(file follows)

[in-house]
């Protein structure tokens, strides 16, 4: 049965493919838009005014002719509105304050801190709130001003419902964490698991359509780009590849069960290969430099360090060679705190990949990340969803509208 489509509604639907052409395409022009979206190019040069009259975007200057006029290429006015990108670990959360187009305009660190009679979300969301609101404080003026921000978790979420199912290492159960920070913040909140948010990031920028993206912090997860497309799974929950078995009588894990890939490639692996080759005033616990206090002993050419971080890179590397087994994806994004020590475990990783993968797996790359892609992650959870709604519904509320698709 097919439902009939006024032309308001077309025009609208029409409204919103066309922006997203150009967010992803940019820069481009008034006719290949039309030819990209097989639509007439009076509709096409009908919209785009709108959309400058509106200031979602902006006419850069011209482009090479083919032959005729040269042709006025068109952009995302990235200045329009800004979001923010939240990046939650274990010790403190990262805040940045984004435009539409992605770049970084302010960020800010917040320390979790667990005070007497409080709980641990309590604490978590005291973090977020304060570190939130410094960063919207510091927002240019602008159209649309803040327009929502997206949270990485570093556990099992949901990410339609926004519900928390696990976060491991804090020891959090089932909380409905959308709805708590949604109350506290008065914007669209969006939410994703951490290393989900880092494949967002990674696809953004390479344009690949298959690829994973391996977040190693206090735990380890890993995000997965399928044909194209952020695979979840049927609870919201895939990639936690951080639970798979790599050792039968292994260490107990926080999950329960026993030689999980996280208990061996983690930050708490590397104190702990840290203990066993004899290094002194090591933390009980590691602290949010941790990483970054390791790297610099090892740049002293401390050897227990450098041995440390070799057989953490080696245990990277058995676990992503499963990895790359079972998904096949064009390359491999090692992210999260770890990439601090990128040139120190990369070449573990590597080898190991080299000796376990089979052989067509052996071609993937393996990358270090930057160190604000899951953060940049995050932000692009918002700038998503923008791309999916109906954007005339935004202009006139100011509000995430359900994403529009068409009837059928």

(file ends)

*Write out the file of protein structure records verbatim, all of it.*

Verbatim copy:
[in-house]
């Protein structure tokens, strides 16, 4: 049965493919838009005014002719509105304050801190709130001003419902964490698991359509780009590849069960290969430099360090060679705190990949990340969803509208 489509509604639907052409395409022009979206190019040069009259975007200057006029290429006015990108670990959360187009305009660190009679979300969301609101404080003026921000978790979420199912290492159960920070913040909140948010990031920028993206912090997860497309799974929950078995009588894990890939490639692996080759005033616990206090002993050419971080890179590397087994994806994004020590475990990783993968797996790359892609992650959870709604519904509320698709 097919439902009939006024032309308001077309025009609208029409409204919103066309922006997203150009967010992803940019820069481009008034006719290949039309030819990209097989639509007439009076509709096409009908919209785009709108959309400058509106200031979602902006006419850069011209482009090479083919032959005729040269042709006025068109952009995302990235200045329009800004979001923010939240990046939650274990010790403190990262805040940045984004435009539409992605770049970084302010960020800010917040320390979790667990005070007497409080709980641990309590604490978590005291973090977020304060570190939130410094960063919207510091927002240019602008159209649309803040327009929502997206949270990485570093556990099992949901990410339609926004519900928390696990976060491991804090020891959090089932909380409905959308709805708590949604109350506290008065914007669209969006939410994703951490290393989900880092494949967002990674696809953004390479344009690949298959690829994973391996977040190693206090735990380890890993995000997965399928044909194209952020695979979840049927609870919201895939990639936690951080639970798979790599050792039968292994260490107990926080999950329960026993030689999980996280208990061996983690930050708490590397104190702990840290203990066993004899290094002194090591933390009980590691602290949010941790990483970054390791790297610099090892740049002293401390050897227990450098041995440390070799057989953490080696245990990277058995676990992503499963990895790359079972998904096949064009390359491999090692992210999260770890990439601090990128040139120190990369070449573990590597080898190991080299000796376990089979052989067509052996071609993937393996990358270090930057160190604000899951953060940049995050932000692009918002700038998503923008791309999916109906954007005339935004202009006139100011509000995430359900994403529009068409009837059928």